The RSA is this week running its annual Poppy Appeal – with its theme 'Not All Wounds Bleed' shining a focus on the non-physical injuries veterans and their families face. NZME is an official media partner of the RSA's campaign

New Zealand's contemporary veterans could become a "lost generation" if changes to mental health support and care are not made, the Defence Force's top medical expert has warned.

The stark message by Dr Paul Nealis, NZDF chief medical officer, comes during the annual Poppy Appeal – with its theme this year of 'Not All Wounds Bleed' shining a focus on the non-physical injuries veterans and their families face.

Nealis, himself a contemporary veteran who has suffered a mental injury in service, says Kiwi veterans over the last century fall into three groups: conventional conflicts up to the Korean War; the transitional conflicts of Malaya and Vietnam; and the contemporary conflicts post-Vietnam, most notably East Timor and Afghanistan.


Given how conflict has changed, in length, scale, "vastly improved" force protection, and how they are fought, a rethink on how returning servicepeople are supported has been needed.

"Whilst remarkable advances in physical protection and care have taken place, the rate of mental injury has in fact increased in recent conflict," Nealis said.

"It reflects a change in how war is undertaken and the deliberate targeting of the psychology of the opponent - targeting the will to fight. It should be of little surprise then that the rate of psychological casualties increased in contemporary conflict."

The changing wars have also resulted in a shift from the predominantly post-traumatic stress injuries adjustment disorders and moral injuries.

Moral injuries, first formally recognised in Vietnam veterans, is a" particularly devastating" form of injury, Nealis said, eroding the veteran's sense of trust and self-worth, often termed an injury to the soul.

But veterans care has been slow to evolve along with the changing needs.

Nealis says key reasons for contemporary veterans not getting help include the fact they don't identify themselves being veterans; that those supplying veterans support services were controlled by and geared towards the "old" veterans; and their military training teaches them to accept discomfort and not to complain in adversity.

Coupled with the nature of mental injury itself, which can reduce trust, heighten suspicion, affect memory and result in a lack of insight and depression, means that the chance of people seeking help is slashed.


"Just as some things will trigger the exaggerated fear in PTSI, others will trigger overwhelming waves of emotion from a trigger that the veteran may not even be consciously aware of. For many veterans with mental injury these things are very unnerving and lead to avoiding social situations where it is embarrassing," said Nealis, who also stressed that mental injury also hurts loved ones, including families and colleagues.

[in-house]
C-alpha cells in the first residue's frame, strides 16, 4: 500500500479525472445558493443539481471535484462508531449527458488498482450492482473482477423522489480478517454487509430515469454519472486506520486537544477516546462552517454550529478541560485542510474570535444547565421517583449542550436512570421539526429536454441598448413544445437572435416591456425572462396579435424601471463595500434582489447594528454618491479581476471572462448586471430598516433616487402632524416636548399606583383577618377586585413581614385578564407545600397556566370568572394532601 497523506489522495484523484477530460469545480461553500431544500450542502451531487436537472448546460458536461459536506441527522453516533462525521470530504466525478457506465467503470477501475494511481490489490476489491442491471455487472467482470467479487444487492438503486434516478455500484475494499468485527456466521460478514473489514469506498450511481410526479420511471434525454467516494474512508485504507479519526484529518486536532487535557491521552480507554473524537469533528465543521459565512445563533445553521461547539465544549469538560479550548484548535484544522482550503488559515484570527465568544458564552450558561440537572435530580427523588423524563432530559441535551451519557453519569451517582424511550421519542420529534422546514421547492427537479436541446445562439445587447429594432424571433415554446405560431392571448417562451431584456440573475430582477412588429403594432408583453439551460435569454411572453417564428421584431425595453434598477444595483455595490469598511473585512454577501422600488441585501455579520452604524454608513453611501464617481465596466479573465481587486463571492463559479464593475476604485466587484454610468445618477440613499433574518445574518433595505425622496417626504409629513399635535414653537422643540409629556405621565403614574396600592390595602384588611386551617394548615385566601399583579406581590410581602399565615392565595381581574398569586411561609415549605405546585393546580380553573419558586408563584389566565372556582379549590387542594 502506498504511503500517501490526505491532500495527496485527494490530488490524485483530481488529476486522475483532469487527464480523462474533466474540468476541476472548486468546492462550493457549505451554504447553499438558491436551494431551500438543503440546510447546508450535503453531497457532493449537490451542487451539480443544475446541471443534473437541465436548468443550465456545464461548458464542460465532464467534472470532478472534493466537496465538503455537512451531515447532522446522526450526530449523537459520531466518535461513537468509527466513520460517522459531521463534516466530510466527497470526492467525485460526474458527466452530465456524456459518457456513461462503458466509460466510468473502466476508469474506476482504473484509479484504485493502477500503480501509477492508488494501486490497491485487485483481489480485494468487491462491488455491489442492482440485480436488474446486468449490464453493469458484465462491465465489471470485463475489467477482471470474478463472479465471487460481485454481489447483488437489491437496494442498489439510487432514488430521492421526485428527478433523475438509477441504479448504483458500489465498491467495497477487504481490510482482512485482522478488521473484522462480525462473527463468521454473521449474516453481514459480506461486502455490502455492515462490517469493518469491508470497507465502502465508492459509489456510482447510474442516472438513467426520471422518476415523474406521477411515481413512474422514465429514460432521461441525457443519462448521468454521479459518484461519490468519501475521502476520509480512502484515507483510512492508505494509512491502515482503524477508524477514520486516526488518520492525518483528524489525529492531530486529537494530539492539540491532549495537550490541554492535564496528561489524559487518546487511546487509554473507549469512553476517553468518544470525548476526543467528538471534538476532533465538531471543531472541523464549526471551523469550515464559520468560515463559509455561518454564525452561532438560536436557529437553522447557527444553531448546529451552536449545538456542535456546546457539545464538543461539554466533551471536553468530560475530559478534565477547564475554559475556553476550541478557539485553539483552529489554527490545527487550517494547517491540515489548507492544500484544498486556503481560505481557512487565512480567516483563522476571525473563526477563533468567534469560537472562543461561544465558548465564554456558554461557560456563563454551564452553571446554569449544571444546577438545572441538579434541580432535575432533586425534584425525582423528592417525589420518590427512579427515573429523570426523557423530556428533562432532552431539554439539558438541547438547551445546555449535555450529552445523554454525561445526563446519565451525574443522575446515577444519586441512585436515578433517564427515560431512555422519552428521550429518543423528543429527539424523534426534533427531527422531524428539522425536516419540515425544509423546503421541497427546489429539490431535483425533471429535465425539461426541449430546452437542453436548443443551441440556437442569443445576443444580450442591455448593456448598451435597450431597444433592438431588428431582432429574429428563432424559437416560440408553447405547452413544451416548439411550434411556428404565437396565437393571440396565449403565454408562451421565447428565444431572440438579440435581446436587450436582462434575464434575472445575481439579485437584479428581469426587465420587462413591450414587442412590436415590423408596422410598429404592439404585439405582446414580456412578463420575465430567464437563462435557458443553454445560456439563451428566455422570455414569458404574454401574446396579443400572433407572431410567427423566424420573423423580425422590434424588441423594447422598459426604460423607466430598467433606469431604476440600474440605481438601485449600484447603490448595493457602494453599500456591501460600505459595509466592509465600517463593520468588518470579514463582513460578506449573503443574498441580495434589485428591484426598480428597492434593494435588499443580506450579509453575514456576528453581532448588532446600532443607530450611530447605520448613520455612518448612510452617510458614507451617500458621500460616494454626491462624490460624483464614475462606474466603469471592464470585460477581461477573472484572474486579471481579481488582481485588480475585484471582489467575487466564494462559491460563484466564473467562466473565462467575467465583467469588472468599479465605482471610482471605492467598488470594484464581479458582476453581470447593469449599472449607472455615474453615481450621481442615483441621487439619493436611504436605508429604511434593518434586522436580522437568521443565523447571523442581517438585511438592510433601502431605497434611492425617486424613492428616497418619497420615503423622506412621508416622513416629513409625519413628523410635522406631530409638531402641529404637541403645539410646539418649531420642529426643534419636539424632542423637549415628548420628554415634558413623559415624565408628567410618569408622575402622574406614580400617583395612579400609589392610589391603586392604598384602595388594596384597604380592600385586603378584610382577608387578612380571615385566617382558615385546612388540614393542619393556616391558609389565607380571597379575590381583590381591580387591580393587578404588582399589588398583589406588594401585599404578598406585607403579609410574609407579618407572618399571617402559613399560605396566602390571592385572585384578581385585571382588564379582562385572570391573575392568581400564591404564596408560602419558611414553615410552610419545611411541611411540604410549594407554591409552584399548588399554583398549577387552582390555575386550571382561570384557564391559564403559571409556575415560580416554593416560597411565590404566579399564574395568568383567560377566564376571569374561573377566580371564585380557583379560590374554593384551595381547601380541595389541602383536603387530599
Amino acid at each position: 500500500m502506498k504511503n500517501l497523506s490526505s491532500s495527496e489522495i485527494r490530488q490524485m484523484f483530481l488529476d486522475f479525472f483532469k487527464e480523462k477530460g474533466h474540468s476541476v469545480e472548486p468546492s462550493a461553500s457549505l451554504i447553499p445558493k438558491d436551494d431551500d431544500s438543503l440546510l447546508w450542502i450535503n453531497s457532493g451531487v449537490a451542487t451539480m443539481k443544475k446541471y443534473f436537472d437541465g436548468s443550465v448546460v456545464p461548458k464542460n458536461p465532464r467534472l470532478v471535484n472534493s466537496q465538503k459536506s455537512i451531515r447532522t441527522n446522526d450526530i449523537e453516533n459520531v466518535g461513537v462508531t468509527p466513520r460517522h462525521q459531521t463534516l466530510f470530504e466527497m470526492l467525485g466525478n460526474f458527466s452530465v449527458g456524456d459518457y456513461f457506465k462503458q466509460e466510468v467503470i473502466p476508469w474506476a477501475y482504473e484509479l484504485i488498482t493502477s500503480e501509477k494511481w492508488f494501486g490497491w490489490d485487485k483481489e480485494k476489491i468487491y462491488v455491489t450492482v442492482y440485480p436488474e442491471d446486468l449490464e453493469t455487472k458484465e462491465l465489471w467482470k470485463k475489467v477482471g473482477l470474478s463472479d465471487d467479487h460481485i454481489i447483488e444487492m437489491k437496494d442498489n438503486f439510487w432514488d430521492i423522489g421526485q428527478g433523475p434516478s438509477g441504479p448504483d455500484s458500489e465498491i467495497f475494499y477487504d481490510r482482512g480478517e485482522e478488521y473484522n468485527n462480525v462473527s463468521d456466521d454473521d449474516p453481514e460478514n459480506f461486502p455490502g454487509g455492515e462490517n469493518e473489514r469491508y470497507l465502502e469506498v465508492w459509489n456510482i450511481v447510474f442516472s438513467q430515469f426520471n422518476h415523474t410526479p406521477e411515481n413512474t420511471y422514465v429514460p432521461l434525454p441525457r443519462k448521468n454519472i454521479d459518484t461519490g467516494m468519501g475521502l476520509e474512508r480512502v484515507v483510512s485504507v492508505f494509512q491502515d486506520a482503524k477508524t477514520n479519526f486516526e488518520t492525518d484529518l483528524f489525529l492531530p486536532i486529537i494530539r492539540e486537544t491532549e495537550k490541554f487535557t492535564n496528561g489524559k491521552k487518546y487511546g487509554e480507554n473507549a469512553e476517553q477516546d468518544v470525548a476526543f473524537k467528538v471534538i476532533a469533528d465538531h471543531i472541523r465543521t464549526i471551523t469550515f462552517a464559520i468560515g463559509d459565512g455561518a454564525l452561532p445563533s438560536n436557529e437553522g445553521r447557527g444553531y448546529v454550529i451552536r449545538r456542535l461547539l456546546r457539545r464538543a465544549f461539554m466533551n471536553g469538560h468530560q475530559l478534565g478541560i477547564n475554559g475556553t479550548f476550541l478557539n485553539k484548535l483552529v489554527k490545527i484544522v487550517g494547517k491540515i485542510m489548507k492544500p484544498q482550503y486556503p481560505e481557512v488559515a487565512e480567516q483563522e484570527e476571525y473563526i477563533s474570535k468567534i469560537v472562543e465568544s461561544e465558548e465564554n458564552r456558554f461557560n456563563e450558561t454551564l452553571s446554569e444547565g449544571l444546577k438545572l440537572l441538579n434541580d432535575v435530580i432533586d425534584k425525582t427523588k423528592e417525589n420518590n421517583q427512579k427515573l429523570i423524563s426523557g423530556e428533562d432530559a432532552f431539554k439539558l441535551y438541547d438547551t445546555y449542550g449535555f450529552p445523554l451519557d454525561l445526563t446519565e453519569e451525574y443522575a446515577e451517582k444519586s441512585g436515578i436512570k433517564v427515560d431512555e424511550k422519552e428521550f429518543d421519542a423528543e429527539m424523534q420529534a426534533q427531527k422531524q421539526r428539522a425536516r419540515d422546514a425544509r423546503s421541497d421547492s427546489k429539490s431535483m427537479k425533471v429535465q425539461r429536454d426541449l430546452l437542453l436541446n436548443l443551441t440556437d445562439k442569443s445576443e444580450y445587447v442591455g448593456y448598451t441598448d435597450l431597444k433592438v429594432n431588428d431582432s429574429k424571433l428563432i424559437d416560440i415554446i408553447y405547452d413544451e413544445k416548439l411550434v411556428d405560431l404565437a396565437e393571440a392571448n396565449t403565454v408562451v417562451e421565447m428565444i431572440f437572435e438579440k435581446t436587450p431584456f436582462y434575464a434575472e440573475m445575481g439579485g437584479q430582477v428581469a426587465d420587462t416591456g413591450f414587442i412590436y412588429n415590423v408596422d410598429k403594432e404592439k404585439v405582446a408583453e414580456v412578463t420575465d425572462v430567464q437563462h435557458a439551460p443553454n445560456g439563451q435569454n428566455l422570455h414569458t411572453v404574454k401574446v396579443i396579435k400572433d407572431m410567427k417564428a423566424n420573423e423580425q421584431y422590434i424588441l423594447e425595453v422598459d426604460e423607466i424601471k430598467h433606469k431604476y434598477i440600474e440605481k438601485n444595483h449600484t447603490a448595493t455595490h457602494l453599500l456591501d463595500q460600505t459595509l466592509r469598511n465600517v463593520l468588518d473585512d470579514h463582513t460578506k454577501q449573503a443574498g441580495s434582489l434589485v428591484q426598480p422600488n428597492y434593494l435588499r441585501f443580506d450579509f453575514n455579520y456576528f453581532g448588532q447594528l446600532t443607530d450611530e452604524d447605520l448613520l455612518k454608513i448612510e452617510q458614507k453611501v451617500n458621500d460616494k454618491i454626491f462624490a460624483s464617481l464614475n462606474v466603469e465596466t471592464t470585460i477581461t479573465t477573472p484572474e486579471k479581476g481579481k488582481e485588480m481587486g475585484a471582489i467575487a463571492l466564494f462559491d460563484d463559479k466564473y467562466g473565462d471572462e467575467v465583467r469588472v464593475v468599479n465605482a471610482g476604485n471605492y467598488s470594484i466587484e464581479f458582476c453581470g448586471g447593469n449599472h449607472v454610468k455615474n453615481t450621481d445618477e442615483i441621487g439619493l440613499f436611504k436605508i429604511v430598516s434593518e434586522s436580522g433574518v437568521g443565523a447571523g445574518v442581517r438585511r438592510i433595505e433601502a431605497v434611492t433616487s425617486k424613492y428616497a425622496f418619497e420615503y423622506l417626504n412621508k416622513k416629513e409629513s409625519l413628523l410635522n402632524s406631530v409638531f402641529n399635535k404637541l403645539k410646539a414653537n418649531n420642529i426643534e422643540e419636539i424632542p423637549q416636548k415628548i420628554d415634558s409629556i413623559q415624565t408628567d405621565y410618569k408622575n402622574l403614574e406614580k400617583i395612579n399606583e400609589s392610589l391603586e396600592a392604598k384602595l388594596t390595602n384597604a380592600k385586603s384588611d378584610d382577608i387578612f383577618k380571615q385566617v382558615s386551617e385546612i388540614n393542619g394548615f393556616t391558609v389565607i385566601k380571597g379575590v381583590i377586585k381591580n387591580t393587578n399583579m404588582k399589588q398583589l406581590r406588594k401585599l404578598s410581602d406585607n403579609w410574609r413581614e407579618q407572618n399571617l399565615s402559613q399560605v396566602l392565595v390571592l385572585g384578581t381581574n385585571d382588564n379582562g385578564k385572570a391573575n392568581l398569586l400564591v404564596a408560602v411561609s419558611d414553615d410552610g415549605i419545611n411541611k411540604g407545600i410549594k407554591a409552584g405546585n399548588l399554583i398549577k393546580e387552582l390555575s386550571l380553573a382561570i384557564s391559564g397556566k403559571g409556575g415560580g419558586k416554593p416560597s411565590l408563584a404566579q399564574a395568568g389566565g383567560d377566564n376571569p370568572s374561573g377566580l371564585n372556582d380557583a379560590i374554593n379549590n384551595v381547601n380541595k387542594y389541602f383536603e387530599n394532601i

Stigma, the fear of being seen as weak, or the consequences of seeking help, are often raised as reasons for not coming forward while both in service and post-service, Nealis said.

He fears a "lost generation" from this contemporary group of veterans unless changes are made to the support and care offered to them which will meet their complex care needs and "work hard to establish the trust that reengages them into seeking support when they need it".

"Whilst we are improving our understanding of mental injury, there are still many barriers to care," Nealis said.

"These range from the veteran recognising they have a problem through to achieving an accurate diagnosis to enable appropriate care. This becomes very complicated when there is a delay to care, as all of the forms of injury present in a very similar fashion when left long enough.

"All people whom deploy will come home with an adjustment disorder. In the majority it is transient, lasting a few months, following which the person experiences personal growth. In a minority the injury is more serious, requiring support to enable the person to grow through it. If left unsupported it is this group whom develop the problems."


With changes to the care pathways and how servicemen and women are rehabilitated post-injury, a greater understanding of people's ability to serve post-injury, and with changes to society's understanding of veterans issues, Nealis says New Zealand is getting better outcomes.

And while the Defence Force says it takes its responsibility for the care of its people very seriously, the responsibility for supporting veterans lies with the public too, Nealis says.

"We represent the New Zealand people, and we are proud to do so and make a difference in the world," he said.

"It must be remembered that serving comes at a cost for some of our people. We don't ask to be a special case, but we do ask for support and understanding when some of us require a helping hand."

&bull NZME is an official media partner of this year's Pin A Poppy campaign. Visit to donate – including the option to get a $3 virtual poppy via text

Where to get help

If you are worried about your or someone else's mental health, the best place to get help is your GP or local mental health provider. However, if you or someone else is in danger or endangering others, call police immediately on 111.


Or if you need to talk to someone else:

• Lifeline: 0800 543 354 (available 24/7)
• Suicide Crisis Helpline: 0508 828 865 (0508 TAUTOKO) (available 24/7)
• Youthline: 0800 376 633
• Kidsline: 0800 543 754 (available 24/7)
• Whatsup: 0800 942 8787 (1pm to 11pm)
• Depression helpline: 0800 111 757 (available 24/7)
• Rainbow Youth: (09) 376 4155
• Samaritans 0800 726 666
• RSA:
• No Duff:

• If it is an emergency and you feel like you or someone else is at risk, call 111.